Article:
One-third of Brazil's population, or some 58 million people, live on less than a dollar a day, a report says.
Brazil's president has promised to eliminate hunger by 2007
The "Map of Hunger" report, by the local Getulio Vargas Foundation, says poverty has increased greatly in cities over the past decade.
Brazil's President, Luiz Inacio Lula da Silva, has promised to eliminate hunger by the year 2007 when he came to power last year.
But there has already been criticism of the lack of results.
The foundation's report, released on Thursday, contained detailed information only on Rio de Janeiro, Brazil's second-biggest city.
The statistics on the drought-stricken northeastern areas, where the concentration of poor people is the largest, are due to be released later.
Their data show almost 15% of the people live below the poverty line of $27 a month in Rio de Janeiro.
The city is notorious for its slums, also known as "favelas", and high crime rates.
The average monthly salary in Rio's biggest slums was the equivalent of $140, the study showed using 2000 census data.
But in Rio's well-off districts, such as the beachside Ipanema and Copacabana, monthly wages averaged $740.
"That is really the poorest of the poor," a spokeswoman for the Getulio Vargas Foundation said.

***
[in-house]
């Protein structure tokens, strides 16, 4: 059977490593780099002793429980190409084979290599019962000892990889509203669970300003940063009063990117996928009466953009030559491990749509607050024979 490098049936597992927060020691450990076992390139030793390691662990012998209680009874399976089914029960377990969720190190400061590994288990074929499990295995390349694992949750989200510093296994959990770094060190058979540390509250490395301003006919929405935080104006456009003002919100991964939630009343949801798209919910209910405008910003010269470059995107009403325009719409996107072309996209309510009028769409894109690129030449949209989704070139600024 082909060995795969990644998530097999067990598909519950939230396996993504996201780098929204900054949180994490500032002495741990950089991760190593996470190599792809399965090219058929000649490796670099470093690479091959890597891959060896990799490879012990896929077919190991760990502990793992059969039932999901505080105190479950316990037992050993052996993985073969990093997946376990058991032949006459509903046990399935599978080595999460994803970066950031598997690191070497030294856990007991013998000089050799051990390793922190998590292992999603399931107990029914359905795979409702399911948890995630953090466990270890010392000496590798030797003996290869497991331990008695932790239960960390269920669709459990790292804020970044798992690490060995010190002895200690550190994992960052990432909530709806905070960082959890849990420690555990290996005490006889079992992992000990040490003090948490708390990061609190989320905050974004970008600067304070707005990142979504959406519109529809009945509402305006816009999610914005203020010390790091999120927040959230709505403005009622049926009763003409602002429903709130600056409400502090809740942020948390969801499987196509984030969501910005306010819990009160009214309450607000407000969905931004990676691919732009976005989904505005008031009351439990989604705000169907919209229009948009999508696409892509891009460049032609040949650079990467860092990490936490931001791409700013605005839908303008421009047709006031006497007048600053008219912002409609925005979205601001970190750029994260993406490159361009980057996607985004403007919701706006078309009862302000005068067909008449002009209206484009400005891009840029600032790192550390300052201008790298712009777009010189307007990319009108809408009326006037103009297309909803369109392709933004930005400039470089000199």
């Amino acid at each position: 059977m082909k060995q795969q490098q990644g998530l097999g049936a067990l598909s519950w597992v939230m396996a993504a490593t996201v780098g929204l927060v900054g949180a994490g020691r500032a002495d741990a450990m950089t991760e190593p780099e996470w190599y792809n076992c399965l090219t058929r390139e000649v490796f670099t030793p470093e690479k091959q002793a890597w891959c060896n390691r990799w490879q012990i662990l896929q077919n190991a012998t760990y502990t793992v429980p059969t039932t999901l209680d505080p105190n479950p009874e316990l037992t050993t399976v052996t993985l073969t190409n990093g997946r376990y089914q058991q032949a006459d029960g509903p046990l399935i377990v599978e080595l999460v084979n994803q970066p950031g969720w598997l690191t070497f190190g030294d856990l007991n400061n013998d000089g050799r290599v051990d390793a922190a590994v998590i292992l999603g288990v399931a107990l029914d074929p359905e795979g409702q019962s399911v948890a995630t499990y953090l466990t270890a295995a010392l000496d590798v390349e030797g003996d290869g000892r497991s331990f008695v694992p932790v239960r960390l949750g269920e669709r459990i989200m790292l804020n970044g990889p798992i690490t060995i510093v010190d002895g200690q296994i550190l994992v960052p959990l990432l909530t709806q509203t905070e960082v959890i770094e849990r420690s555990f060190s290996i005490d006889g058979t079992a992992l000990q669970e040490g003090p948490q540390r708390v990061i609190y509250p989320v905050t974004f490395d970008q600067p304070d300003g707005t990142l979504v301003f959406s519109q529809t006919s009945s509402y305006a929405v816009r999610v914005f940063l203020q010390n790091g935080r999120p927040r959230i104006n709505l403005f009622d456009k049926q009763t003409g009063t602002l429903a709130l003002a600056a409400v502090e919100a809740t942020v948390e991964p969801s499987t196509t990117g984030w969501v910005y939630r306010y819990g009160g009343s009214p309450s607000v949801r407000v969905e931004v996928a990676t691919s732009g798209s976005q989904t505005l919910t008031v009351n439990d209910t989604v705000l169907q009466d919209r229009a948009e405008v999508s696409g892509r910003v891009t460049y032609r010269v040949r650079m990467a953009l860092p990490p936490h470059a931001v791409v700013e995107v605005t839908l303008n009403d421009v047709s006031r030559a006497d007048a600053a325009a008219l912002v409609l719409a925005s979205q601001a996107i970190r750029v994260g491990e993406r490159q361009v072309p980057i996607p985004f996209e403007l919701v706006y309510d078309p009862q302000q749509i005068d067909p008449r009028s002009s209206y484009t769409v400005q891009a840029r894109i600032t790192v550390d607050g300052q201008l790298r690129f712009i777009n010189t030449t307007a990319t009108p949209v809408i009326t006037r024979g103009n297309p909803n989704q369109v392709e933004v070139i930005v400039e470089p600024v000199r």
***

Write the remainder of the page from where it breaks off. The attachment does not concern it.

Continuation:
But the BBC's former Brazil correspondent Stephen Cviic says the images of Brazilian poverty - the shanty towns, the street children, the parched landscapes of the north-eastern interior - are so familiar it is easy to forget this is not one of the world's poorest countries.
Brazil has a higher income per head than China, India and almost all of sub-Saharan Africa.
What it does have, however, is a staggering level of inequality, entrenched by decades of inflation, unemployment, unequal land ownership and a weak education system, our correspondent says.
Brazil's government of the 1990s put in place some serious anti-poverty programmes, but a decade of reform barely dented social injustice.
Our correspondent says that these days, many Brazilians are malnourished; few are actually starving.
However, the conditions on the outskirts of big cities remain grim, with youths hanging around doing nothing, an explosion in violent crime and a severely deficient police and judicial system, he adds.